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Defeating the Number ONE Enemy in Your Marriage

By Dennis Rainey

Maintaining harmony in marriage has been difficult since Adam and Eve. Two people trying to go their own selfish, separate ways can never hope to experience the oneness of marriage as God intended. The prophet Isaiah portrayed the problem accurately more than 2,500 years ago when he described basic human selfishness like this: “All we like sheep have gone astray; we have turned—every one—to his own way” (Isaiah 53:6).

Selfishness is possibly the most dangerous threat to oneness in marriage. It affects how we talk to each other, how we divide responsibilities in the home, how we resolve conflicts, and even how we spend our time.

What causes us to refuse to admit we’re wrong in a conflict? Selfishness.

Why do we ignore our spouse’s needs and spend too much time in outside interests or with friends? Selfishness.

What causes us to fight each other for control of our finances? Selfishness.

Why do we manipulate our spouse to do what we want? Selfishness.

Whether you are a husband or a wife, satisfying ourselves can be the default setting of how we go about our lives. After nearly 50 years of marriage, I believe it is impossible to be selfish and have the richness of marriage as God designed it.

Just how do we avoid reaping the bitter fruit of selfishness in a marriage and savor sweet fruit that comes from denying ourselves?

Surrender is the key

It’s time for my confession: In our first years of marriage I was more than a bit selfish. After being single for nearly 25 years, I was skilled at looking out for my own needs. But when I took Barbara as my wife, I assumed a new and lofty responsibility—loving Barbara as Christ loved the church. That kind of love demanded death to self, but my “self” didn’t want to “die.”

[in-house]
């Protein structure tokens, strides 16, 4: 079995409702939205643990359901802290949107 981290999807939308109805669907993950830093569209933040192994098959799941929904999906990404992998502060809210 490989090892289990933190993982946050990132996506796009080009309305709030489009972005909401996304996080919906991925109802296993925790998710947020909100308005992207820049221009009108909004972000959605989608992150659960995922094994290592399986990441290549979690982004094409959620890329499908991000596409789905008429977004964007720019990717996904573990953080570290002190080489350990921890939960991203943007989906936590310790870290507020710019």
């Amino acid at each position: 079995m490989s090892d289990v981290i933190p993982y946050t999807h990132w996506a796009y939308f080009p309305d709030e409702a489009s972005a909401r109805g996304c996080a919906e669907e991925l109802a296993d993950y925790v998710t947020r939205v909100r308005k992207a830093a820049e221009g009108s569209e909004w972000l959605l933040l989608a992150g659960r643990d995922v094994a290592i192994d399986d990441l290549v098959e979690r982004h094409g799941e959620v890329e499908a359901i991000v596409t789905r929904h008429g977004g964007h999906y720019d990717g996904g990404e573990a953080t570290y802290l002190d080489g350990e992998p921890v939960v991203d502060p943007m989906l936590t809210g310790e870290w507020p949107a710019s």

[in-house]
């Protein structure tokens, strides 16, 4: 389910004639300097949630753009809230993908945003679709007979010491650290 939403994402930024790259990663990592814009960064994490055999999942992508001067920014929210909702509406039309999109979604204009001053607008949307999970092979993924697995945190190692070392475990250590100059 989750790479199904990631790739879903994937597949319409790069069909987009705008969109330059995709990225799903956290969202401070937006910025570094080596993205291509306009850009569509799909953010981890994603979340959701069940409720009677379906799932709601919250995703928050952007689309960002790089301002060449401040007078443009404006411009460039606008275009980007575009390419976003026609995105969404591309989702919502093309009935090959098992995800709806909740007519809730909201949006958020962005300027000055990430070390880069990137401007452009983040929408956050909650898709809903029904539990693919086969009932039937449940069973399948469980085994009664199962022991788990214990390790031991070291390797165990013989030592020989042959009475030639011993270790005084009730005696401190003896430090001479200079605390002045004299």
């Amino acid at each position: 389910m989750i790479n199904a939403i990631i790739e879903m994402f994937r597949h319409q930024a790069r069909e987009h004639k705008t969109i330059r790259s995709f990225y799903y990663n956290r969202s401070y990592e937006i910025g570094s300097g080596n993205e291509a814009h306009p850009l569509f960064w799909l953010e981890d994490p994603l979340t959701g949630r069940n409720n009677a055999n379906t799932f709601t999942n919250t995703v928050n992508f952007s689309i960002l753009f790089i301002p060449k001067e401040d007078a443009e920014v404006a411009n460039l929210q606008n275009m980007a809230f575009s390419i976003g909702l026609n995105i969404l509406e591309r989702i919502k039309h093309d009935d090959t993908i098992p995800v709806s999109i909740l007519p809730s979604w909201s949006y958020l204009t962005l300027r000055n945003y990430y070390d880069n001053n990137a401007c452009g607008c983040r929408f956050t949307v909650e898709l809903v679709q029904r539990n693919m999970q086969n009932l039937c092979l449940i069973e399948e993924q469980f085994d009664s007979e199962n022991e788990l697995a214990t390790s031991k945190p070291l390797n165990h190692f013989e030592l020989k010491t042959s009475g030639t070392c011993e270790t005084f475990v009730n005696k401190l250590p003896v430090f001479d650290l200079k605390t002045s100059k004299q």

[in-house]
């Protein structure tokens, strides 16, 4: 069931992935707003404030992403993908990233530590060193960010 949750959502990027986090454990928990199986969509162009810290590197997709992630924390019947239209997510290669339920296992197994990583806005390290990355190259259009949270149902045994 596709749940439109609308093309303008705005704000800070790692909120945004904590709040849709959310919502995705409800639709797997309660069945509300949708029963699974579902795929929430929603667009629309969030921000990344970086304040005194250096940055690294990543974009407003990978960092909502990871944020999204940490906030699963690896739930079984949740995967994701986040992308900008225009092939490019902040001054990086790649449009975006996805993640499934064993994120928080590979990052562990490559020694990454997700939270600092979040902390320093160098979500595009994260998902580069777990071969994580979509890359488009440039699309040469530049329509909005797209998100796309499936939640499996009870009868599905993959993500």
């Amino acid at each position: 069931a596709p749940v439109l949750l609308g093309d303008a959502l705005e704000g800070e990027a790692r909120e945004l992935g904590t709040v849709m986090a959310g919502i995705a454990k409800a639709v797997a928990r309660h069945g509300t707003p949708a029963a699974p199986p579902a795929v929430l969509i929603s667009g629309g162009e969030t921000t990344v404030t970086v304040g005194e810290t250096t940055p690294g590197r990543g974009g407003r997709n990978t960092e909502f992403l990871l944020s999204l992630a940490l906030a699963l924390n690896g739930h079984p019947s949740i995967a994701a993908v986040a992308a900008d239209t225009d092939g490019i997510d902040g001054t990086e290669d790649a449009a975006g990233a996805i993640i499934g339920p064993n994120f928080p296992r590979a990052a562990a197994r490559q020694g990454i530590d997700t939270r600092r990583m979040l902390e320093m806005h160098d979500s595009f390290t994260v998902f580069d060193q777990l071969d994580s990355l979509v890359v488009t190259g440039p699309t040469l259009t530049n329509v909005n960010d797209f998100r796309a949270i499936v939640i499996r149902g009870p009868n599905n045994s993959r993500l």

After we were married, it didn’t take Barbara long to learn about my tendency to be lazy, which was closely linked to my enjoyment of television. I thought Saturdays were mine to thoroughly enjoy as I pleased. Following the pattern I’d learned from my dad, I would get soft drinks and chips, crawl into my chair, and settle down to watch hours of baseball, football, tennis, golf—it didn’t matter what the sport. I just wanted to become a giant amoeba, a blob of molecules with flat brain waves mesmerized by hours of being transfixed with the “boob tube.”

What was wrong with this picture? Barbara needed my help in doing tasks and running errands. Then when children came into the picture, SIX IN TEN YEARS, I discovered another “law” of the universe: YOU CAN’T DO MARRIAGE AND RAISE SIX KIDS SUCCESSFULLY AND BE SELFISH SIMULTANEOUSLY!!

Marriage offers a tremendous opportunity to do something about selfishness. Someone may say, “There’s no hope for my husband … I can’t get him to change,” or “What’s the use? She’ll never be any different.”

Barbara and I know there is hope because we’ve learned to apply a plan that is bigger than human self-centeredness. It’s the same plan that Jesus called for when He called the 12 to be His disciples in Matthew 10:38-39. Jesus said, “Whoever does not take his cross and follow me is not worthy of me. Whoever finds his life will lose it, and whoever loses his life for my sake will find it.” And again in Matthew 16:24-25 He taught them, “If anyone would come after me, let him deny himself and take up his cross and follow me. For whoever would save his life will lose it, but whoever loses his life for my sake will find it.”